by Michael Roberts
There is a new dataset on world trade that looks at changes in
exports and imports globally going back to 1800 and the beginnings of
modern industrial capitalism. Two authors, Giovanni Federico, Antonio
Tena-Junguito have presented a number of papers on the trends found in the data.
Their main conclusions are that trade grew very fast in the ‘long
19th century’ from Waterloo to WWI, recovered from the wartime shock in
the 1920s, and collapsed by about a third during the Great Depression.
It grew at breakneck speed in the Golden Age of the 1950s and 1960s and
again, after a slowdown because of the oil crisis, from the 1970s to the
outbreak of the Great Recession in 2007. The effect of the latter on
trade growth is sizeable but almost negligible if compared with the
joint effect of the two world wars and the Great Depression. “However, the effects might become more and more comparable if the current trade stagnation continues”.
The data show that there were two major periods of ‘globalisation’,
if you like. The first was from 1830-70 when the export to GDP ratio, a
measure of openness in trade, rose. The second was from the mid-1970s
to 2007 – the great globalisation period of the 20th century. According
to the data, the current level of openness to trade is unprecedented in
history. The export/GDP ratio at its 2007 peak was substantially higher
than in 1913.
There were two periods of stagnation or decline in global trade
expansion: during the depression of the late 19th century up to the
start of WW1 and then in the 1930s Great Depression. Indeed, “openness collapsed during the Great Depression, back to the mid-19th century level.”
Now we appear to be in another downturn in globalisation and trade. “Since
2007, the apparently unstoppable growth of world trade has come to a
halt, and the openness of the world economy has been stagnating, or even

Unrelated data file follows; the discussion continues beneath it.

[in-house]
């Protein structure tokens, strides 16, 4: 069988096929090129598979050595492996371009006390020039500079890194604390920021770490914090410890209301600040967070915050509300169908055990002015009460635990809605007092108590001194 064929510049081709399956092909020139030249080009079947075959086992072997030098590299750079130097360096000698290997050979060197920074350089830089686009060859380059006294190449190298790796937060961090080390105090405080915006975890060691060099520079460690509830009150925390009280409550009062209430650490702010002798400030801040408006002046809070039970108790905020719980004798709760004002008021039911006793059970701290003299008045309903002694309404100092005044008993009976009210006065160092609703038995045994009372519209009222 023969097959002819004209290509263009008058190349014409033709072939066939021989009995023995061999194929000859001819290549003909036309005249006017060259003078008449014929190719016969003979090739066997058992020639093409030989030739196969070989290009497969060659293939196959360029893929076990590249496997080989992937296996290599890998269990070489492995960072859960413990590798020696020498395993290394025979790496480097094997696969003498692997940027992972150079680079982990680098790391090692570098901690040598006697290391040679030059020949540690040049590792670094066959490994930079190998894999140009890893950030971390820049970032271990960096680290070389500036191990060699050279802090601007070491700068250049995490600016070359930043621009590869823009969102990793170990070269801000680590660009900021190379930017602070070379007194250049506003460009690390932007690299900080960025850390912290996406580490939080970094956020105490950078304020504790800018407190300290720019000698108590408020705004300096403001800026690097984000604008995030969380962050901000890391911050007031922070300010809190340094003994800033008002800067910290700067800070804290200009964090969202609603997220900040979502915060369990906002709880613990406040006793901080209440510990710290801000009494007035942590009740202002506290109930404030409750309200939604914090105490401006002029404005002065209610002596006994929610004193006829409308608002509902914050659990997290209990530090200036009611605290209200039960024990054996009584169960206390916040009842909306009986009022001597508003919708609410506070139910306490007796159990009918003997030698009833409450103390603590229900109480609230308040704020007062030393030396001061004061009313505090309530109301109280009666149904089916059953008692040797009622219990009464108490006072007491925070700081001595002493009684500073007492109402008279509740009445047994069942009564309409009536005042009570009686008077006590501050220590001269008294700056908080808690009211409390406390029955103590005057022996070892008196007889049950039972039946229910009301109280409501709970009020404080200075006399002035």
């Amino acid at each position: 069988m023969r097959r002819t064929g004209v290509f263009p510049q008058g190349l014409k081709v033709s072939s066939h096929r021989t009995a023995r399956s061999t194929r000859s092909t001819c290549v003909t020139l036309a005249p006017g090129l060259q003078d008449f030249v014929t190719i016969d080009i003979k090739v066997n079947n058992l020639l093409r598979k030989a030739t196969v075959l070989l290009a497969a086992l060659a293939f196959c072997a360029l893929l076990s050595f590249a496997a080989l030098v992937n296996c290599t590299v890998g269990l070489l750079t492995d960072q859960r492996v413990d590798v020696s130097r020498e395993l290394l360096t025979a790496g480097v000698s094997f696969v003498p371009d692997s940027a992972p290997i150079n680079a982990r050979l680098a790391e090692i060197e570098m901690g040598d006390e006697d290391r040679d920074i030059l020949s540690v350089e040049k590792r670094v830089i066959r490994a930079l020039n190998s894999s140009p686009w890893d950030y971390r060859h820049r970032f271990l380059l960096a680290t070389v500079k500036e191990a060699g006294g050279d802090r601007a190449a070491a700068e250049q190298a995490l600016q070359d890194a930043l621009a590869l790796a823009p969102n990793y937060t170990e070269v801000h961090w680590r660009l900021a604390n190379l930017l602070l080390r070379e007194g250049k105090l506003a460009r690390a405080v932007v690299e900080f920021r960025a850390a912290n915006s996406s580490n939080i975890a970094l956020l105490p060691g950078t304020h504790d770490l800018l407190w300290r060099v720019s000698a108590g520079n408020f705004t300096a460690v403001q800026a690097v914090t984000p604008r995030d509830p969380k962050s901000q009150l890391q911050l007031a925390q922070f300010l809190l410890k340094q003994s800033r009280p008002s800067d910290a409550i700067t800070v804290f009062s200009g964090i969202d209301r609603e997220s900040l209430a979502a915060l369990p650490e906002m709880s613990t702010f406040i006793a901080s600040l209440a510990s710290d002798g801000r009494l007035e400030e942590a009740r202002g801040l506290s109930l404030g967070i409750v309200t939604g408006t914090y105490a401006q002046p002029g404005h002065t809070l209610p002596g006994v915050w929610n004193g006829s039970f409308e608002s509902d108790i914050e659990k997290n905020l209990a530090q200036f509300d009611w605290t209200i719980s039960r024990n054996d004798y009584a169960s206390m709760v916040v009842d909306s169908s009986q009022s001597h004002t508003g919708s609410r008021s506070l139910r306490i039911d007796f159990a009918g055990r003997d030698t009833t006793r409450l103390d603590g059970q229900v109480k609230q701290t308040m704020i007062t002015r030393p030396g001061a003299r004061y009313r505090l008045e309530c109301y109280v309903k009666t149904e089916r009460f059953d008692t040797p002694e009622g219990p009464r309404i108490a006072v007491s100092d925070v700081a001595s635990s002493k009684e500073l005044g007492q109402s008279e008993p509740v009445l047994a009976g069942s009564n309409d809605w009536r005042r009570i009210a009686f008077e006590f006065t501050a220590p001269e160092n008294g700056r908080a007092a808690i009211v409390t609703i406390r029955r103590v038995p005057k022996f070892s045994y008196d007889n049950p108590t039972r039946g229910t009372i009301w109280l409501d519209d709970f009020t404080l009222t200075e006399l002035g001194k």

declining. The recent prospect of a trade war is fostering pessimism
for the future. Some people are hinting at a repetition of the Great
Depression”, conclude the authors.
As you would have expected, the rise of industrial capitalism
globally meant that the share of agricultural and mineral products in
total exports declined for both advanced capitalist (imperialist)
countries and (interestingly) for the peripheral (colonial) economies.
The share of primary products fell from about 65% in the 1820s to
slightly above 55% on the eve of WWI, with an acceleration of the trend
around 1860 (as industrialisation spread).
The big change was the move of America from an agriculture exporter
to industrial giant in the 20th century. The continued rise in
industrial and services trade in the late 20th century globalisation has
been in turn been led by China’s transformation from a poor
agricultural peasant economy into the manufacturing (and increasingly
hi-tech) workshop of the world.
Share of primary products on exports, baseline series, 1820–1938
The data in general confirm that my own study of globalisation and imperialism that I recently presented.
In my thesis, I argue that globalisation and increased trade are
responses by capitalism to falling profitability and then depression in a
previous period. Globalisation of trade and capital took off whenever
profitability of capital fell in the imperialist centres.
Between 1832-48, profitability of capital in the major economies
fell; after which there was an expansion of globalization to drive up
profitability (1850-70). However, a new fall in profitability led to
the first depression of the late 19th century (1870-90), during which
protectionism rose and capital flows shrunk. With economic recovery
after 1890, imperialist rivalry intensified, leading up to the Great War
Again after the defeats of various labour struggles post 1945 in
Europe, Japan and in the colonial territories, capitalism entered a new
‘golden age’ of relatively fast growth and rising profitability.
Globalisation of trade (reduction in tariffs and protectionism) and
capital (dollar-led economies and international institutions) revived,
until profitability again began to fall in the 1970s. The 1970s saw a
weakening of trade liberalization and capital flows. From the 1980s
however, capitalism saw a new expansion of globalization in trade and
capital to restore profitability.
The beginning of the 21st century brought to an end this
wave of globalisation. Profitability in the major imperialist economies
peaked by the early 2000s and after the short credit-fuelled burst of
up to 2007, they entered the Great Recession, which was followed by a
new long depression. Like that of the late 19th century, this brought
to an end globalisation. World trade growth is now no faster than world
output growth, or even slower.
So the counteracting factor to low profitability offered by exports,
trade and credit has died away. This threatens the hegemony of US
imperialism, already in relative decline to new ambitious powers like
China, India and Russia. With US President Trump now launching his attempt
to put the US back in the driving seat for international trade, renewed
rivalry threatens to unleash major conflicts in the next decade or so.